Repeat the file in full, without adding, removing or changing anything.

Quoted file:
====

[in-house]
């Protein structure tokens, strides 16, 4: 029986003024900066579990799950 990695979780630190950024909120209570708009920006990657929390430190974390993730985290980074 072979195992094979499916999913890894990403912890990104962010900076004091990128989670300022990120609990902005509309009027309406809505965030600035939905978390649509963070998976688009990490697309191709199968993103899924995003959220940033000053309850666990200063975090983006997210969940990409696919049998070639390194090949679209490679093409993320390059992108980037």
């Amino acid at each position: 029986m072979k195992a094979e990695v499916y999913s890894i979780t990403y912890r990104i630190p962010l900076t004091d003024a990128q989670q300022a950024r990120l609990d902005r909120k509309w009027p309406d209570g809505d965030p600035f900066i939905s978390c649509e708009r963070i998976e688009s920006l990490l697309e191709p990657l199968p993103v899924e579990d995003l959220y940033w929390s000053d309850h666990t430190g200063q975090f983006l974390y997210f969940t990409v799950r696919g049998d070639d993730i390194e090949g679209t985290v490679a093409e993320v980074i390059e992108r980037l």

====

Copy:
[in-house]
């Protein structure tokens, strides 16, 4: 029986003024900066579990799950 990695979780630190950024909120209570708009920006990657929390430190974390993730985290980074 072979195992094979499916999913890894990403912890990104962010900076004091990128989670300022990120609990902005509309009027309406809505965030600035939905978390649509963070998976688009990490697309191709199968993103899924995003959220940033000053309850666990200063975090983006997210969940990409696919049998070639390194090949679209490679093409993320390059992108980037």
């Amino acid at each position: 029986m072979k195992a094979e990695v499916y999913s890894i979780t990403y912890r990104i630190p962010l900076t004091d003024a990128q989670q300022a950024r990120l609990d902005r909120k509309w009027p309406d209570g809505d965030p600035f900066i939905s978390c649509e708009r963070i998976e688009s920006l990490l697309e191709p990657l199968p993103v899924e579990d995003l959220y940033w929390s000053d309850h666990t430190g200063q975090f983006l974390y997210f969940t990409v799950r696919g049998d070639d993730i390194e090949g679209t985290v490679a093409e993320v980074i390059e992108r980037l």